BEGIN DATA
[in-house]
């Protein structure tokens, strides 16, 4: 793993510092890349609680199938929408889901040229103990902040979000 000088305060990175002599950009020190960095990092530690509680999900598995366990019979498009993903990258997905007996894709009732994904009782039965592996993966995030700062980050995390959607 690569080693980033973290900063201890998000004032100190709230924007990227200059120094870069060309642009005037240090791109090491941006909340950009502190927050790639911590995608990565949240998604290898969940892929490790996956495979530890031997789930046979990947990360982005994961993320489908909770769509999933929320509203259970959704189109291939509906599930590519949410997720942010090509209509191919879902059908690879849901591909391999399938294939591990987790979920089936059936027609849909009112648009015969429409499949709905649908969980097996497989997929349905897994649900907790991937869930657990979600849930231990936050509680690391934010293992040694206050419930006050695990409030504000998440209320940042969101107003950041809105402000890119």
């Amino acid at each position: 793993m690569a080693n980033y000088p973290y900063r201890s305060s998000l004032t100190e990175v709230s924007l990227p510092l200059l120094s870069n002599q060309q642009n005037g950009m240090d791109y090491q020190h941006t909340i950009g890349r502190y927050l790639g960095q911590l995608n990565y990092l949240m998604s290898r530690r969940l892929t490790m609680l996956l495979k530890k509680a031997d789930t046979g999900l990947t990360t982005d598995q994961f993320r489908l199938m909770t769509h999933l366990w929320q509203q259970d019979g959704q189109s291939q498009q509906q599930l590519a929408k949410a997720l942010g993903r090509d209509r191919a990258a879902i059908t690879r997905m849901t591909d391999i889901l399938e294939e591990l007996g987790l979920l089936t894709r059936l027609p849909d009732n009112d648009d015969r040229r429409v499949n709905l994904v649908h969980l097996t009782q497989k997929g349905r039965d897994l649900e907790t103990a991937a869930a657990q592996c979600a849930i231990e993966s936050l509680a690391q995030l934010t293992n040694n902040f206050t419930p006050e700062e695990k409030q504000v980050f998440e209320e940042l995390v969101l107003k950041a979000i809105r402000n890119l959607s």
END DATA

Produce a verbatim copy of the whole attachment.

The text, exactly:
[in-house]
């Protein structure tokens, strides 16, 4: 793993510092890349609680199938929408889901040229103990902040979000 000088305060990175002599950009020190960095990092530690509680999900598995366990019979498009993903990258997905007996894709009732994904009782039965592996993966995030700062980050995390959607 690569080693980033973290900063201890998000004032100190709230924007990227200059120094870069060309642009005037240090791109090491941006909340950009502190927050790639911590995608990565949240998604290898969940892929490790996956495979530890031997789930046979990947990360982005994961993320489908909770769509999933929320509203259970959704189109291939509906599930590519949410997720942010090509209509191919879902059908690879849901591909391999399938294939591990987790979920089936059936027609849909009112648009015969429409499949709905649908969980097996497989997929349905897994649900907790991937869930657990979600849930231990936050509680690391934010293992040694206050419930006050695990409030504000998440209320940042969101107003950041809105402000890119």
């Amino acid at each position: 793993m690569a080693n980033y000088p973290y900063r201890s305060s998000l004032t100190e990175v709230s924007l990227p510092l200059l120094s870069n002599q060309q642009n005037g950009m240090d791109y090491q020190h941006t909340i950009g890349r502190y927050l790639g960095q911590l995608n990565y990092l949240m998604s290898r530690r969940l892929t490790m609680l996956l495979k530890k509680a031997d789930t046979g999900l990947t990360t982005d598995q994961f993320r489908l199938m909770t769509h999933l366990w929320q509203q259970d019979g959704q189109s291939q498009q509906q599930l590519a929408k949410a997720l942010g993903r090509d209509r191919a990258a879902i059908t690879r997905m849901t591909d391999i889901l399938e294939e591990l007996g987790l979920l089936t894709r059936l027609p849909d009732n009112d648009d015969r040229r429409v499949n709905l994904v649908h969980l097996t009782q497989k997929g349905r039965d897994l649900e907790t103990a991937a869930a657990q592996c979600a849930i231990e993966s936050l509680a690391q995030l934010t293992n040694n902040f206050t419930p006050e700062e695990k409030q504000v980050f998440e209320e940042l995390v969101l107003k950041a979000i809105r402000n890119l959607s």